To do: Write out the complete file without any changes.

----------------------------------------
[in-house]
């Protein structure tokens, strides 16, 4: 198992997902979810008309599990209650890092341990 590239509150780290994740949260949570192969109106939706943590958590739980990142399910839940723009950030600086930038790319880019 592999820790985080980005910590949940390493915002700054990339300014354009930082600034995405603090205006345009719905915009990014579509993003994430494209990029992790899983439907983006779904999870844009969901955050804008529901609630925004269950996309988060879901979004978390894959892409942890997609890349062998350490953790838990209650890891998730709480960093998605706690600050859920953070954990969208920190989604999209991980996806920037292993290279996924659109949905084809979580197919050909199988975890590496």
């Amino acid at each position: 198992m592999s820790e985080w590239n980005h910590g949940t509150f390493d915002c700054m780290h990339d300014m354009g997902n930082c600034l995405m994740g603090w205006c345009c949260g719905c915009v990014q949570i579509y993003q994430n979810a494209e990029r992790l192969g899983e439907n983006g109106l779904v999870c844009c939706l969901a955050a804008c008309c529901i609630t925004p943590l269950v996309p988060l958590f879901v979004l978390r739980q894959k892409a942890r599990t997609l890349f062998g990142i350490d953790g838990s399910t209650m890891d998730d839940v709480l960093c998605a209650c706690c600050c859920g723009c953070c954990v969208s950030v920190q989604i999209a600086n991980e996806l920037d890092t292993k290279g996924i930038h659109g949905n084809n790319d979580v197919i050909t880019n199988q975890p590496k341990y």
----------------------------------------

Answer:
[in-house]
């Protein structure tokens, strides 16, 4: 198992997902979810008309599990209650890092341990 590239509150780290994740949260949570192969109106939706943590958590739980990142399910839940723009950030600086930038790319880019 592999820790985080980005910590949940390493915002700054990339300014354009930082600034995405603090205006345009719905915009990014579509993003994430494209990029992790899983439907983006779904999870844009969901955050804008529901609630925004269950996309988060879901979004978390894959892409942890997609890349062998350490953790838990209650890891998730709480960093998605706690600050859920953070954990969208920190989604999209991980996806920037292993290279996924659109949905084809979580197919050909199988975890590496």
């Amino acid at each position: 198992m592999s820790e985080w590239n980005h910590g949940t509150f390493d915002c700054m780290h990339d300014m354009g997902n930082c600034l995405m994740g603090w205006c345009c949260g719905c915009v990014q949570i579509y993003q994430n979810a494209e990029r992790l192969g899983e439907n983006g109106l779904v999870c844009c939706l969901a955050a804008c008309c529901i609630t925004p943590l269950v996309p988060l958590f879901v979004l978390r739980q894959k892409a942890r599990t997609l890349f062998g990142i350490d953790g838990s399910t209650m890891d998730d839940v709480l960093c998605a209650c706690c600050c859920g723009c953070c954990v969208s950030v920190q989604i999209a600086n991980e996806l920037d890092t292993k290279g996924i930038h659109g949905n084809n790319d979580v197919i050909t880019n199988q975890p590496k341990y």